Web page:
1. A jet assembly for the extrusion of artificial filaments and other shaped products, which comprises a jet having extrusion orifices therein, and behind and finely spaced therefrom a plate adapted to cause a viscous filament-forming material to travel, laterally across and substantially parallel to the inner surface of the jet under a considerable pressure gradient, said plate having a perforation therein, the arrangement of the extrusion orifices in the jet in relation to the perforation in the plate being such that each orifice is at substantially the same distance normally to and laterally across the jet face from the perforation in the plate.

2. A jet assembly according to claim 1, wherein the perforated plate is spaced from the inner surface of the jet by means of a thin spacing washer.

3. A jet assembly for the extrusion of artificial filaments and other shaped products, which comprises a jet consisting of a flat disc provided with a number of extrusion orifices arranged in a circle concentric with the circumference of the disc, behind the jet a plate of substantially the same diameter as the jet having a single central perforation of diameter substantially less than that of the circle of extrusion orifices, the arrangement of the extrusion orifices in the jet in relation to the perforation in the plate being such that each orifice is at substantially the same distance normally to and laterally across the jet face from the perforation in the plate, and between the jet and the plate and in contact with both a spacing washer, the combination being adapted to cause a viscous filament-forming material to travel laterally across and substantially parallel to the inner surface of the jet under a considerable pressure gradient.

4. A jet assembly according to claim 1, wherein the inner surface of the jet is recessed at the points where the extrusion orifices are formed so as to reduce the length of the fine holes constituting the orifices.

5. A jet assembly according to claim 3, wherein the inner surface of the jet is recessed at the points where the extrusion orifices are formed so as to reduce the length of the fine holes constituting the orifices.

WILLIAM POOL. EDWARD JAMES UPTQN.

REFERENCES CITED The following references are of record in the file of this patent:

UNITED STATES PATENTS Number Name Date 304,901 Bowron et a1. Sept. 9, 1884 1,922,718 Tidmus et a1. Aug. 15, 1933 1,983,330 Welch Dec. 4, 1934 2,295,942 Fields Sept. 15, 1942 FOREIGN PATENTS Number Country Date 837,555 France Nov. 12, 1938

US2517711A 1945-07-13 1946-07-01 Production of artificial materials Expired - Lifetime US2517711A (en)

Priority Applications (1)

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GB1795045A GB596010A (en) 1945-07-13 1945-07-13 Improvements in the production of artificial filaments and the like

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US2517711A true US2517711A (en) 1950-08-08

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Cited By (12)

* Cited by examiner, † Cited by third party
Publication number Priority date Publication date Assignee Title
US2731667A (en) * 1951-05-16 1956-01-24 Celanese Corp Wet spinning apparatus
US2892675A (en) * 1951-05-16 1959-06-30 Celanese Corp Method and apparatus for production of viscose rayon filamentary materials
US2936482A (en) * 1955-06-30 1960-05-17 Du Pont Spinneret assembly
US2970340A (en) * 1958-04-03 1961-02-07 American Viscose Corp Multi-jet couplings
US3006028A (en) * 1959-05-25 1961-10-31 Du Pont Spinning apparatus
US3070840A (en) * 1960-03-25 1963-01-01 Plastic Textile Access Ltd Extrusion of plastic sheeting or netting
US3095607A (en) * 1962-07-10 1963-07-02 Du Pont Spinneret assembly
US3516478A (en) * 1967-12-05 1970-06-23 Monsanto Co Apparatus for separation of impurities from metal melts in a filament spinning device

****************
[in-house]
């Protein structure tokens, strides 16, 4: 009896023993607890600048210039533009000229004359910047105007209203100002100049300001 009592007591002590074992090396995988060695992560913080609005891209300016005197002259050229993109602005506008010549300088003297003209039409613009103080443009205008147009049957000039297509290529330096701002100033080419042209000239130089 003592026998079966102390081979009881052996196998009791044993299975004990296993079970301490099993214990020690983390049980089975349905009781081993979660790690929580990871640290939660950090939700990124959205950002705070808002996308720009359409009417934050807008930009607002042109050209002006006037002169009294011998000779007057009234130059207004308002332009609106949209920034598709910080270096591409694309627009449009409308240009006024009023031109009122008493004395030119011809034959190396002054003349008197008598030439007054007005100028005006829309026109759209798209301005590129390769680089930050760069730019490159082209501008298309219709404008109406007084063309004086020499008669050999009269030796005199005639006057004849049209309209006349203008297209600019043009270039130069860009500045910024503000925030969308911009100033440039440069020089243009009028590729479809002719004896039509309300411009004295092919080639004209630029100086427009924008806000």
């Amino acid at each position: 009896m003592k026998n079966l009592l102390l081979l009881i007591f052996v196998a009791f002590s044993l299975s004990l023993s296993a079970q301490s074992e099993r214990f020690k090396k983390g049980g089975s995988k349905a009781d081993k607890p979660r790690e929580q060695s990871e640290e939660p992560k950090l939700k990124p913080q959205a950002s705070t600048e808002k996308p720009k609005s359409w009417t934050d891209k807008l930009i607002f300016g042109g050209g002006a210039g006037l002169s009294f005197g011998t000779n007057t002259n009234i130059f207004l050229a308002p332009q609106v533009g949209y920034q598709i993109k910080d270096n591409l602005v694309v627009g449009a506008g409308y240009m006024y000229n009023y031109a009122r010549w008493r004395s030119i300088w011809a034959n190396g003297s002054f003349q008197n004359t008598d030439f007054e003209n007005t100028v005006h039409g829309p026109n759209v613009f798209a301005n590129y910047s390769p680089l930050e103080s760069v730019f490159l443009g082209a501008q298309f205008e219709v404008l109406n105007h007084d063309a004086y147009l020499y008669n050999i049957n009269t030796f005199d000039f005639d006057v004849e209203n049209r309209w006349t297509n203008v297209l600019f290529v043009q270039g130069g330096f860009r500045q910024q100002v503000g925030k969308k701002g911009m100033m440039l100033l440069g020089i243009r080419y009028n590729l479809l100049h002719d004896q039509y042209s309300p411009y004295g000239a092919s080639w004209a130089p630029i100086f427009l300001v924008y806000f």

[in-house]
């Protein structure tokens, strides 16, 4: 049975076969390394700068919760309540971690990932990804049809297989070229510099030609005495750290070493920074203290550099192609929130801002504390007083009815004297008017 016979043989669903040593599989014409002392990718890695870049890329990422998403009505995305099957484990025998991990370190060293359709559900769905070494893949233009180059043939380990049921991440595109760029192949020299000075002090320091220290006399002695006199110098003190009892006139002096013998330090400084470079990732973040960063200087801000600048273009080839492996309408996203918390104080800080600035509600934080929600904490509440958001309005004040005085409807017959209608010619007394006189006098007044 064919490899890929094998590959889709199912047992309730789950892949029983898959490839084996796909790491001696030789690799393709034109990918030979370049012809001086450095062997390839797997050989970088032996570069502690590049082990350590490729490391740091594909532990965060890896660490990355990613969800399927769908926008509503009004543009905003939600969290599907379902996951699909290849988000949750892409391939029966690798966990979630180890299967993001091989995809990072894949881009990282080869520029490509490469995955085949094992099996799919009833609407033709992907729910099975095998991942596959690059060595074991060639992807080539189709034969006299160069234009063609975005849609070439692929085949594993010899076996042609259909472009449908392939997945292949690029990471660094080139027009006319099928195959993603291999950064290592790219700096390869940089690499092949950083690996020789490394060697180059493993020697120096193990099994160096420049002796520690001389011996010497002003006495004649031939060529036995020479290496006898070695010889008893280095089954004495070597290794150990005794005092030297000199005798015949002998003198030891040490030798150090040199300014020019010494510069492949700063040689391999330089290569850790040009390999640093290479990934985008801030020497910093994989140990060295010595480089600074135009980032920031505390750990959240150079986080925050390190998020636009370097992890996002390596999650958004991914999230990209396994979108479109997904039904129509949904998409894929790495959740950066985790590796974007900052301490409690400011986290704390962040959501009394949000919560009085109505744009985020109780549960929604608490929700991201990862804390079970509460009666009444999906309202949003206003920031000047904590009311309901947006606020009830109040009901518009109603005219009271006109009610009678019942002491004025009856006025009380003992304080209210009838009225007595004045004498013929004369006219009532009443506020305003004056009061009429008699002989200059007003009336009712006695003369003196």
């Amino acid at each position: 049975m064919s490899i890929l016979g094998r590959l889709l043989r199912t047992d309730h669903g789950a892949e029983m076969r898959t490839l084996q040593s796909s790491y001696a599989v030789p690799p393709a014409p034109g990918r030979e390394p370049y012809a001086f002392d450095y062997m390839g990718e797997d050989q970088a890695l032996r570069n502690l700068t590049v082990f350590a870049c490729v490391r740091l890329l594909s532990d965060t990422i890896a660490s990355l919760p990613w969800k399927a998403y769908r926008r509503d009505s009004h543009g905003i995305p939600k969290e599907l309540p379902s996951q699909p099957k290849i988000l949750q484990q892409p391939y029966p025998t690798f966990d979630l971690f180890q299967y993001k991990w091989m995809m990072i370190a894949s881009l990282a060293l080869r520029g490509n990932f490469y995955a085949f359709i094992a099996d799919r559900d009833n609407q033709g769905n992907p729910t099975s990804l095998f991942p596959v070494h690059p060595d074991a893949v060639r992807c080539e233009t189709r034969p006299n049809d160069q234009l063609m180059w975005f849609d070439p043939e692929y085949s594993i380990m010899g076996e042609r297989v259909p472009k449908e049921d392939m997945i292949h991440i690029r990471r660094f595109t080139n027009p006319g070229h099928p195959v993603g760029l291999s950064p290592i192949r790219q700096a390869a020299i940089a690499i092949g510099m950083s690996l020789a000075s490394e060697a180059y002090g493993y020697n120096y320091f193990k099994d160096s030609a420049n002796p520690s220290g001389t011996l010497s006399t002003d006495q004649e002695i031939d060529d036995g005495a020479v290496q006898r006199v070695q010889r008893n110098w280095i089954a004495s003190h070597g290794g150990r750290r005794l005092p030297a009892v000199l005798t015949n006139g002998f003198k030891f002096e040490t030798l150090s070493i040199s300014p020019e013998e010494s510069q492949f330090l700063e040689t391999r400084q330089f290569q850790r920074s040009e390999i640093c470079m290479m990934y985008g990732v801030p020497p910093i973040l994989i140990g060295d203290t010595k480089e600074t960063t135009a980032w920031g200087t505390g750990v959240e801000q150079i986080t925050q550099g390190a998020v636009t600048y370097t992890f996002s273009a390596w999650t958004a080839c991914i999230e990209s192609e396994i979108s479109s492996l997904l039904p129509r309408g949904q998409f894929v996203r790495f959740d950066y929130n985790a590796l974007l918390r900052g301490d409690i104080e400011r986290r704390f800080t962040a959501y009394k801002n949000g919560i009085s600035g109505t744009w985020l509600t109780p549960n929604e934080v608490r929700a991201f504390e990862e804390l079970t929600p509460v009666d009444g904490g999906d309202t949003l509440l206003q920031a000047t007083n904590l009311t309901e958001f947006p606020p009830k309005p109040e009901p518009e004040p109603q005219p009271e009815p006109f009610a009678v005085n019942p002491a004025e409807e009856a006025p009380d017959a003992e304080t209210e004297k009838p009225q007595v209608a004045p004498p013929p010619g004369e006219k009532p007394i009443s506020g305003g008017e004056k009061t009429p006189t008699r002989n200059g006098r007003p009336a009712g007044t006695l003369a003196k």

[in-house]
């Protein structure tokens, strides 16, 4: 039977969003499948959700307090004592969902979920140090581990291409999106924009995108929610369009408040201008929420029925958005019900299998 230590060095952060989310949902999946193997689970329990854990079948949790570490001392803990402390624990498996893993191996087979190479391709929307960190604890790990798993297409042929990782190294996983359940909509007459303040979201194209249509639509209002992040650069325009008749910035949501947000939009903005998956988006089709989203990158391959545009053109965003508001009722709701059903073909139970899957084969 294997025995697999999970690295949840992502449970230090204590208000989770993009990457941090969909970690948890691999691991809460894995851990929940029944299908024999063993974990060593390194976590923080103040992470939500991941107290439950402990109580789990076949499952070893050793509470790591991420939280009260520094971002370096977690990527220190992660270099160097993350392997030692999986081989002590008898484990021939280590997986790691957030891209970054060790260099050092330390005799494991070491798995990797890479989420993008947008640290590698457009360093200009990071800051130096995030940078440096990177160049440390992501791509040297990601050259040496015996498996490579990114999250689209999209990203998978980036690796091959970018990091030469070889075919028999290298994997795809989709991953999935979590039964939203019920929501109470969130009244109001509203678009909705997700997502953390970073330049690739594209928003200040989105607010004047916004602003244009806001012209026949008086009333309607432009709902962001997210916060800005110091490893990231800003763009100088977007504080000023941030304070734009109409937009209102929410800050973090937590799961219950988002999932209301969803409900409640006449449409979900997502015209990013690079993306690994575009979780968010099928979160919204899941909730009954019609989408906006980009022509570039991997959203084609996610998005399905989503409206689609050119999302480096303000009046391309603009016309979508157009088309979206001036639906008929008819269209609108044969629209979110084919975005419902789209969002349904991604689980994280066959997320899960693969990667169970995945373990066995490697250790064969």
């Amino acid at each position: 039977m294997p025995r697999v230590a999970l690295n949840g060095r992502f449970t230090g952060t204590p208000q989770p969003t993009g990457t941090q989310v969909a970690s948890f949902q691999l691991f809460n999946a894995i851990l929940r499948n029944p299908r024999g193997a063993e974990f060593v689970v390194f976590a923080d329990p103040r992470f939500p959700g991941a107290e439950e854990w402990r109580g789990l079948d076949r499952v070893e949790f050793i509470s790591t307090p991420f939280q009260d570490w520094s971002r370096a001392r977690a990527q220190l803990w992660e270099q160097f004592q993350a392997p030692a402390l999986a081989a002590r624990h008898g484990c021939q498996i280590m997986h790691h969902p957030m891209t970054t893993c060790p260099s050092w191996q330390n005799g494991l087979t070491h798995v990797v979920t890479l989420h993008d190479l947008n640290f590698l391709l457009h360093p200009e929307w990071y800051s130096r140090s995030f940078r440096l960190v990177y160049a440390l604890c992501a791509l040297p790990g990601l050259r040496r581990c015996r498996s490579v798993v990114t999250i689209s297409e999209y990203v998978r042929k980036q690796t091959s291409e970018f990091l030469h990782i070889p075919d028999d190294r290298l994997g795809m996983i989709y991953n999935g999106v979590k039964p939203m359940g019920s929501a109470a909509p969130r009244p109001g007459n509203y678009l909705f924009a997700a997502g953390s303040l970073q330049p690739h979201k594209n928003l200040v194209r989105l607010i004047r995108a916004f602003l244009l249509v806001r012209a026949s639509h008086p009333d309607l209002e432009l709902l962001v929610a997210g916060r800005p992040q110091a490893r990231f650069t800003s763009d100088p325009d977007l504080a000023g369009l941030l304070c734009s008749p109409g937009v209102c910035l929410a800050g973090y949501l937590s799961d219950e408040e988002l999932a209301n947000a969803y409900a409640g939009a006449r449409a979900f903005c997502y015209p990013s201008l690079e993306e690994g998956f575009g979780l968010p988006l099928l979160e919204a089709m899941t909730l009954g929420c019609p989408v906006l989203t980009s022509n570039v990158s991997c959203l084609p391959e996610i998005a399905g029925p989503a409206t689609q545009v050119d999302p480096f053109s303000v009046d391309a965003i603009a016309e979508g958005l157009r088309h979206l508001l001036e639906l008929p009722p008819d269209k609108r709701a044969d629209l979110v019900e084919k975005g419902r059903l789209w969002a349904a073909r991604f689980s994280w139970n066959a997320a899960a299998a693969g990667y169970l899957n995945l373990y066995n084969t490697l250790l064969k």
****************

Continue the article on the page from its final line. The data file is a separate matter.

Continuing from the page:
US5397227A (en) * 1990-12-26 1995-03-14 Basf Corporation Apparatus for changing both number and size of filaments
US5533883A (en) * 1992-10-29 1996-07-09 Basf Corporation Spin pack for spinning synthetic polymeric fibers
US5578330A (en) * 1989-02-16 1996-11-26 Conoco Inc. Pitch carbon fiber spinning apparatus
US5620644A (en) * 1992-10-29 1997-04-15 Basf Corporation Melt-spinning synthetic polymeric fibers

Families Citing this family (1)

* Cited by examiner, † Cited by third party
Publication number Priority date Publication date Assignee Title
FR1011428A (en) * 1949-02-05 1952-06-23 Rhodiaceta Apparatus and process for spinning high polymers solutions

Citations (5)

* Cited by examiner, † Cited by third party
Publication number Priority date Publication date Assignee Title
US304901A (en) * 1884-09-09 Dlesex
US1922718A (en) * 1929-09-05 1933-08-15 Celanese Corp Manufacture of artificial filaments, threads, and the like
US1983330A (en) * 1928-07-06 1934-12-04 Celanese Corp Manufacture of artificial filaments, threads, films, or the like
FR837555A (en) * 1937-05-11 1939-02-14 Ig Farbenindustrie Ag Method and device for the production of man-made fibers
US2295942A (en) * 1940-08-02 1942-09-15 Du Pont Manufacture of filaments

Patent Citations (5)

* Cited by examiner, † Cited by third party
Publication number Priority date Publication date Assignee Title
US304901A (en) * 1884-09-09 Dlesex
US1983330A (en) * 1928-07-06 1934-12-04 Celanese Corp Manufacture of artificial filaments, threads, films, or the like
US1922718A (en) * 1929-09-05 1933-08-15 Celanese Corp Manufacture of artificial filaments, threads, and the like
FR837555A (en) * 1937-05-11 1939-02-14 Ig Farbenindustrie Ag Method and device for the production of man-made fibers
US2295942A (en) * 1940-08-02 1942-09-15 Du Pont Manufacture of filaments

Cited By (13)

* Cited by examiner, † Cited by third party
Publication number Priority date Publication date Assignee Title
US2731667A (en) * 1951-05-16 1956-01-24 Celanese Corp Wet spinning apparatus
US2892675A (en) * 1951-05-16 1959-06-30 Celanese Corp Method and apparatus for production of viscose rayon filamentary materials
US2936482A (en) * 1955-06-30 1960-05-17 Du Pont Spinneret assembly
US2970340A (en) * 1958-04-03 1961-02-07 American Viscose Corp Multi-jet couplings
US3006028A (en) * 1959-05-25 1961-10-31 Du Pont Spinning apparatus
US3070840A (en) * 1960-03-25 1963-01-01 Plastic Textile Access Ltd Extrusion of plastic sheeting or netting
US3095607A (en) * 1962-07-10 1963-07-02 Du Pont Spinneret assembly
US3516478A (en) * 1967-12-05 1970-06-23 Monsanto Co Apparatus for separation of impurities from metal melts in a filament spinning device
US5578330A (en) * 1989-02-16 1996-11-26 Conoco Inc. Pitch carbon fiber spinning apparatus
US5397227A (en) * 1990-12-26 1995-03-14 Basf Corporation Apparatus for changing both number and size of filaments
US5533883A (en) * 1992-10-29 1996-07-09 Basf Corporation Spin pack for spinning synthetic polymeric fibers
US5575063A (en) * 1992-10-29 1996-11-19 Basf Corporation Melt-spinning synthetic polymeric fibers
US5620644A (en) * 1992-10-29 1997-04-15 Basf Corporation Melt-spinning synthetic polymeric fibers

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Publication number Publication date Type
GB596010A (en) 1947-12-24 application